Chapter 9: Counting proteins in living cells by quantitative fluorescence microscopy with internal standards.
ABSTRACT This chapter describes how a confocal microscope can be treated as a spectrophotometer to measure the absolute number of fluorescent molecules in live cells (Wu and Pollard, 2005).(1) The method provides dynamic range of over three orders of magnitude for counting the number of molecules in a single cell. We present a step-by-step guide to measure concentrations in vivo, explaining many of the practical considerations for using this technique. This chapter is meant as a resource for cell biologists, biochemists, and biophysicists interested in quantifying macromolecules involved in their favorite molecular pathways in live cells.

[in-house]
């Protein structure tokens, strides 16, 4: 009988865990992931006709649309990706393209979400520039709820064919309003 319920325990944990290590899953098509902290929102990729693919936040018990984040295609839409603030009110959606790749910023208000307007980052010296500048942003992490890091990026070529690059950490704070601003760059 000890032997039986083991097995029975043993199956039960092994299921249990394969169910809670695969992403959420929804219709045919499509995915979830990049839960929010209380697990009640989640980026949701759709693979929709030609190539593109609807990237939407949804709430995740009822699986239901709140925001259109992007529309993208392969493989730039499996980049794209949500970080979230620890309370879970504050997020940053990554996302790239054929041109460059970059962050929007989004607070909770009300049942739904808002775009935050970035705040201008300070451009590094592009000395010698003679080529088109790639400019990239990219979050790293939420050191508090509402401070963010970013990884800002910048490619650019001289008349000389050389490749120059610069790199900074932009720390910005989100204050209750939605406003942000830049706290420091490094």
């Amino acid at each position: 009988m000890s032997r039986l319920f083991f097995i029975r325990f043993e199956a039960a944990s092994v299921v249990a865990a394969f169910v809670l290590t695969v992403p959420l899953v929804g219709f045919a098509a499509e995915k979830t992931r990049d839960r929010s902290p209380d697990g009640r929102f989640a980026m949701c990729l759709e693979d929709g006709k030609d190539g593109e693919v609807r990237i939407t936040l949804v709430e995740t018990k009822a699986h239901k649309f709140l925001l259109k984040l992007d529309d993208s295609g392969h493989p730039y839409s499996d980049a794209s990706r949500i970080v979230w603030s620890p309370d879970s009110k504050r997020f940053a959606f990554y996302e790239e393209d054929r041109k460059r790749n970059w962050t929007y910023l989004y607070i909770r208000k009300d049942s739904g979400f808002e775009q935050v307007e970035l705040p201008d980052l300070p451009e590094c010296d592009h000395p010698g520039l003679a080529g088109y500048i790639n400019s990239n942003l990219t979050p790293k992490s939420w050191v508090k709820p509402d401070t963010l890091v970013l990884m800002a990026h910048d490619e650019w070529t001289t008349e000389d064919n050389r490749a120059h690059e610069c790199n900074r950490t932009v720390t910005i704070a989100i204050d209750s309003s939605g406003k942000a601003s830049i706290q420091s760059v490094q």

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ABSTRACT: Concerted actions of various ion channels that are precisely targeted along axons are crucial for action potential initiation and propagation, and neurotransmitter release. However, the dynamics of channel protein transport in axons remain unknown. Here, using time-lapse imaging, we found fluorescently tagged Kv1.2 voltage-gated K(+) channels (YFP-Kv1.2) moved bi-directionally in discrete puncta along hippocampal axons. Expressing Kvbeta2, a Kv1 accessory subunit, markedly increased the velocity, the travel distance, and the percentage of moving time of these puncta in both anterograde and retrograde directions. Suppressing the Kvbeta2-associated protein, plus-end binding protein EB1 or kinesin II/KIF3A, by siRNA, significantly decreased the velocity of YFP-Kv1.2 moving puncta in both directions. Kvbeta2 mutants with disrupted either Kv1.2-Kvbeta2 binding or Kvbeta2-EB1 binding failed to increase the velocity of YFP-Kv1.2 puncta, confirming a central role of Kvbeta2. Furthermore, fluorescently tagged Kv1.2 and Kvbeta2 co-moved along axons. Surprisingly, when co-moving with Kv1.2 and Kvbeta2, EB1 appeared to travel markedly faster than its plus-end tracking. Finally, using fission yeast S. pombe expressing YFP-fusion proteins as reference standards to calibrate our microscope, we estimated the numbers of YFP-Kv1.2 tetramers in axonal puncta. Taken together, our results suggest that proper amounts of Kv1 channels and their associated proteins are required for efficient transport of Kv1 channel proteins along axons.PLoS ONE 01/2010; 5(8):e11931. · 4.09 Impact Factor